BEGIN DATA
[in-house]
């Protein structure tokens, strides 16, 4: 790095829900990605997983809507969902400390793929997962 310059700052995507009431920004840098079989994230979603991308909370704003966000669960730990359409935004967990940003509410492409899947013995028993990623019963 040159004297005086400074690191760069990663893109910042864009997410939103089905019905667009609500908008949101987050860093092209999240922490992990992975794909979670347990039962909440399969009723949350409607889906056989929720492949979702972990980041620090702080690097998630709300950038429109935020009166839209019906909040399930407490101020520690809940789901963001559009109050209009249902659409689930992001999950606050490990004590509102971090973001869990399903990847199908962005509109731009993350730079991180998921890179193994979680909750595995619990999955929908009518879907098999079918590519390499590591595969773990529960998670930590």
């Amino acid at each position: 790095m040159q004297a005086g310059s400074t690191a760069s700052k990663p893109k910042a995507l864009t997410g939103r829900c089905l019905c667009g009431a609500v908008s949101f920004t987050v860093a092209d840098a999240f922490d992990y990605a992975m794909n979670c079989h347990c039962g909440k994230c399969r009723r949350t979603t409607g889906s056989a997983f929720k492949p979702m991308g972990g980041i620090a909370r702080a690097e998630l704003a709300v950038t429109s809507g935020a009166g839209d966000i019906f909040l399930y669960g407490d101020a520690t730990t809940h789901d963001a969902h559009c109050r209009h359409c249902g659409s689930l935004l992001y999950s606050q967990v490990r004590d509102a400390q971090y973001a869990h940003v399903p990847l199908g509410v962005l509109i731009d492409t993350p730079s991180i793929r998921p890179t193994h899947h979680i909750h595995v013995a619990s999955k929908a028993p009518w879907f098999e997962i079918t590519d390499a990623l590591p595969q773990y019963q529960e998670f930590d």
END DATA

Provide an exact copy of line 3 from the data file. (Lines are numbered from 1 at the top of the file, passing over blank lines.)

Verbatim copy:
């Amino acid at each position: 790095m040159q004297a005086g310059s400074t690191a760069s700052k990663p893109k910042a995507l864009t997410g939103r829900c089905l019905c667009g009431a609500v908008s949101f920004t987050v860093a092209d840098a999240f922490d992990y990605a992975m794909n979670c079989h347990c039962g909440k994230c399969r009723r949350t979603t409607g889906s056989a997983f929720k492949p979702m991308g972990g980041i620090a909370r702080a690097e998630l704003a709300v950038t429109s809507g935020a009166g839209d966000i019906f909040l399930y669960g407490d101020a520690t730990t809940h789901d963001a969902h559009c109050r209009h359409c249902g659409s689930l935004l992001y999950s606050q967990v490990r004590d509102a400390q971090y973001a869990h940003v399903p990847l199908g509410v962005l509109i731009d492409t993350p730079s991180i793929r998921p890179t193994h899947h979680i909750h595995v013995a619990s999955k929908a028993p009518w879907f098999e997962i079918t590519d390499a990623l590591p595969q773990y019963q529960e998670f930590d």